On 18th January 2018, SheThePeople hosted an event, “Gurgaonwaali’ at the Sodabottleopenerwala at Cyber Hub in Gurugram, Gurgaon. This was the first edition event to what is envisaged as successive series of events that highlight stories of powerful women. The concept behind Gurgaonwaali, as SheThePeople see it, is that, “There’s more to Gurgaon than being a corporate hub, excessive pollution and aggressive Jats…Let’s talk about the experiences and journeys… women have had…”
In the first edition of Gurgaonwaali, Mandy Merwah and Neharika Yadav, the two biker women were invited as speakers. “Mandy Merwah spearheads EagleRider Academy that trains women to ride motorcycles so that others like her may also fulfill their dreams of riding. She has spent over two decades in the Middle East, where it was illegal for women to ride motorcycles.” Neharika Yadav is a doctor (Dentist) by profession and Superbike Racer by passion. Dr. Yadav believes, “Core Strength training is a must for riders!! Get off that couch and push yourself to work on the best version of yourself. You Snooze You Lose.”
The best part about the event was that it was for one hour and hosted at the Sodabottleopenerwala. One hour is the ideal time length to hold and retain audience interest. If the event venue has amazing eats as Sodabottleopenerwala, it is awesome multiplied by 2. I heard the discussion while sipping a cup of steaming Irani tea and luscious cookies.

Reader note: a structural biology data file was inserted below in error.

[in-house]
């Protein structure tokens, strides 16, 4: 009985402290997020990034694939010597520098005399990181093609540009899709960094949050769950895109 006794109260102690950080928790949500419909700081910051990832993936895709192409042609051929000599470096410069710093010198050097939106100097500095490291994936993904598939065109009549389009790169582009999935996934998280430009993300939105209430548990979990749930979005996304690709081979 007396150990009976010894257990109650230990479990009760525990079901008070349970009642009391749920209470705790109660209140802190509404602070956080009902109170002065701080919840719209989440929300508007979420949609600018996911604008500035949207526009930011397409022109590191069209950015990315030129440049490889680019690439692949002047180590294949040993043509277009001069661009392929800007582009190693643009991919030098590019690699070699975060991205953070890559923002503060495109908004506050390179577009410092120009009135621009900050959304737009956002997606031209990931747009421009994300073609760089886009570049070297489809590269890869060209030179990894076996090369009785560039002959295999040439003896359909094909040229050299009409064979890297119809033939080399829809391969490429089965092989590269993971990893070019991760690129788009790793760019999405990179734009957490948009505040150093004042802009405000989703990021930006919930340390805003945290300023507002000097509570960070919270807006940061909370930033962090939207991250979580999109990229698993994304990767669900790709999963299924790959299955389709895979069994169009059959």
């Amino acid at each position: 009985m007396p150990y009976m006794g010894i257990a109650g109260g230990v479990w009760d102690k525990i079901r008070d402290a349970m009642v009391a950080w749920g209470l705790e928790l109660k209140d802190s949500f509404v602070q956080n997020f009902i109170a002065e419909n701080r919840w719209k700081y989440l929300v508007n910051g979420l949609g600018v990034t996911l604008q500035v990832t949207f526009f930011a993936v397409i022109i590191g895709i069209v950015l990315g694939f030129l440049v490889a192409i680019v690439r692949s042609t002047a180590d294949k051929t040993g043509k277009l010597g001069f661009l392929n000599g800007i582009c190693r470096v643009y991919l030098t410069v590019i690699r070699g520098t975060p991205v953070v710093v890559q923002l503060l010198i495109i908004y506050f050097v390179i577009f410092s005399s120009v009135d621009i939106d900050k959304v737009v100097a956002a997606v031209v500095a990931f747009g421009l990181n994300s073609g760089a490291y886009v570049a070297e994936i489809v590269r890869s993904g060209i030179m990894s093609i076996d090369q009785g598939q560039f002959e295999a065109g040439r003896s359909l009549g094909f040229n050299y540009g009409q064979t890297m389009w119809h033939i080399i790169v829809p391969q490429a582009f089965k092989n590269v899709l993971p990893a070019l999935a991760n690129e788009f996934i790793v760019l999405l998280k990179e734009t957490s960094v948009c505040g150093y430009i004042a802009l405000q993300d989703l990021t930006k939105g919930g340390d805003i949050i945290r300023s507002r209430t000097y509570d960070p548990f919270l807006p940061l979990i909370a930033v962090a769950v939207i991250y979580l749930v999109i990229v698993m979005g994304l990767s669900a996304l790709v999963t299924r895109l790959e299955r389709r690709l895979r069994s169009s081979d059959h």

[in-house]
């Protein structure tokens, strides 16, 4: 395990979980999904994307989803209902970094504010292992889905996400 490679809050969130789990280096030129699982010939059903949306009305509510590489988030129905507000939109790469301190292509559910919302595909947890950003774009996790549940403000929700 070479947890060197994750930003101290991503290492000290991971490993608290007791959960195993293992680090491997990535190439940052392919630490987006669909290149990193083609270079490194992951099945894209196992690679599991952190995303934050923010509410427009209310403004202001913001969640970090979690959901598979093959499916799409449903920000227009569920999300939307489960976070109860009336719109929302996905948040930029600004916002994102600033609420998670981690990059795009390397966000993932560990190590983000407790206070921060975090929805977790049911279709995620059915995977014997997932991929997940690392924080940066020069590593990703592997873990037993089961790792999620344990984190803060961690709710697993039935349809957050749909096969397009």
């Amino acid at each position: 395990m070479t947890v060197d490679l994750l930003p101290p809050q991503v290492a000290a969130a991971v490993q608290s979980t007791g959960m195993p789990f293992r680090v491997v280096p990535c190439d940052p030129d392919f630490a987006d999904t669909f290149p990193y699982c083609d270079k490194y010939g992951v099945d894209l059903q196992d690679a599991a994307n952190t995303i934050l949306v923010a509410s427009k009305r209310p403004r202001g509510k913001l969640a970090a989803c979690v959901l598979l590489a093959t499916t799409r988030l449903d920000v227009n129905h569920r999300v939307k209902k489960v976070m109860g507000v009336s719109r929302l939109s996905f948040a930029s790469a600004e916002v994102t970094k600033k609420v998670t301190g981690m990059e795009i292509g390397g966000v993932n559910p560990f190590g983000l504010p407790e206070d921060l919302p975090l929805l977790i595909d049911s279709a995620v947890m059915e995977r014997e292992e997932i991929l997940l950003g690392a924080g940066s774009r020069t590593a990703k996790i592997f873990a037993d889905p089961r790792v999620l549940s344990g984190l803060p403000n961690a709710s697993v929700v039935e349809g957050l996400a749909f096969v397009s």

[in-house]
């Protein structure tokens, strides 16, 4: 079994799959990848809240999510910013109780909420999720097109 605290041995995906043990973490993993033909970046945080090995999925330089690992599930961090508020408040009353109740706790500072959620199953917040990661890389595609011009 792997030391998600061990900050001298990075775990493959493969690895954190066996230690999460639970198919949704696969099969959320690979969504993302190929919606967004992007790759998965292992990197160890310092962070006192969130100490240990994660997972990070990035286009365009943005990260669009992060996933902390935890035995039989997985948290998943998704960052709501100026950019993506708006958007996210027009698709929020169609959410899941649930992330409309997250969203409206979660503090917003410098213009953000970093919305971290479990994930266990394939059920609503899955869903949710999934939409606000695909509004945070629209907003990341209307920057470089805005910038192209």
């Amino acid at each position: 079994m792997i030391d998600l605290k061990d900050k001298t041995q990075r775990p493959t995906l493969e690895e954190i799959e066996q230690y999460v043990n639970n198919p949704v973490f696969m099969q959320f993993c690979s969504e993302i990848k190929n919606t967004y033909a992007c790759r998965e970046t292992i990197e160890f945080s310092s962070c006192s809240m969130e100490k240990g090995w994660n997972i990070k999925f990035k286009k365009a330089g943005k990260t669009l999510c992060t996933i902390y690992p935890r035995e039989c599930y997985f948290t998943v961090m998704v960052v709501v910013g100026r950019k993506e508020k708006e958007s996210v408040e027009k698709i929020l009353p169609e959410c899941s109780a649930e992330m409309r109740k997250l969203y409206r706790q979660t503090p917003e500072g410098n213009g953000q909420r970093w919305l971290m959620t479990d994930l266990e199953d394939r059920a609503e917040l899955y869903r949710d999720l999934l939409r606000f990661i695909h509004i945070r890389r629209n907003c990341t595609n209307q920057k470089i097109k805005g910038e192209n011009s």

Usually when one imagines a biker, a very macho image comes leaping forth… even if it is a woman. Mandy and Neharika not only break the stereotypes in real life but also break the same in your head. Mandy loves crochet and knits to de-stress when she is not biking. Neharika rides when she is not wearing the Doctor’s hat. Mandy started riding at the age of 45 years and today she manages an academy that teaches people to ride bikes. Neharika started riding at the age of 16 years when she first met bike racers. She attributes her love for racing to genetic coding as her parents used to race cars in their prime. When Mandy was asked if she would teach riding to her teenage daughters, she confessed her apprehensions because she is first a mother and then a rider. “It is easy to teach others to ride. I can’t bring myself to do the same with my daughters.” Mandy cannot imagine herself as the riding coach to her daughters.
I asked them about public place safety for women bike riders. Mandy and Neharika both were of the opinion that a woman rider must be prudent and careful about the cultural context of the geography where she is riding. Neharika emphasized on the importance of wearing the complete riding gear for all bike riders. Since riding gear makes one look gender neutral, it becomes an added advantage to the women riders. Mandy suggested tucking the hair inside the helmet and riding in packs as opposed to riding solo. Neharika expressed that in India, girls and women anyway have to be careful. It is the same caution that a woman biker must exercise. However, upon further elaboration about their biking experiences, both of them expressed their satisfaction at having been successful at breaking stereotypes around bikes and riders to a large extent.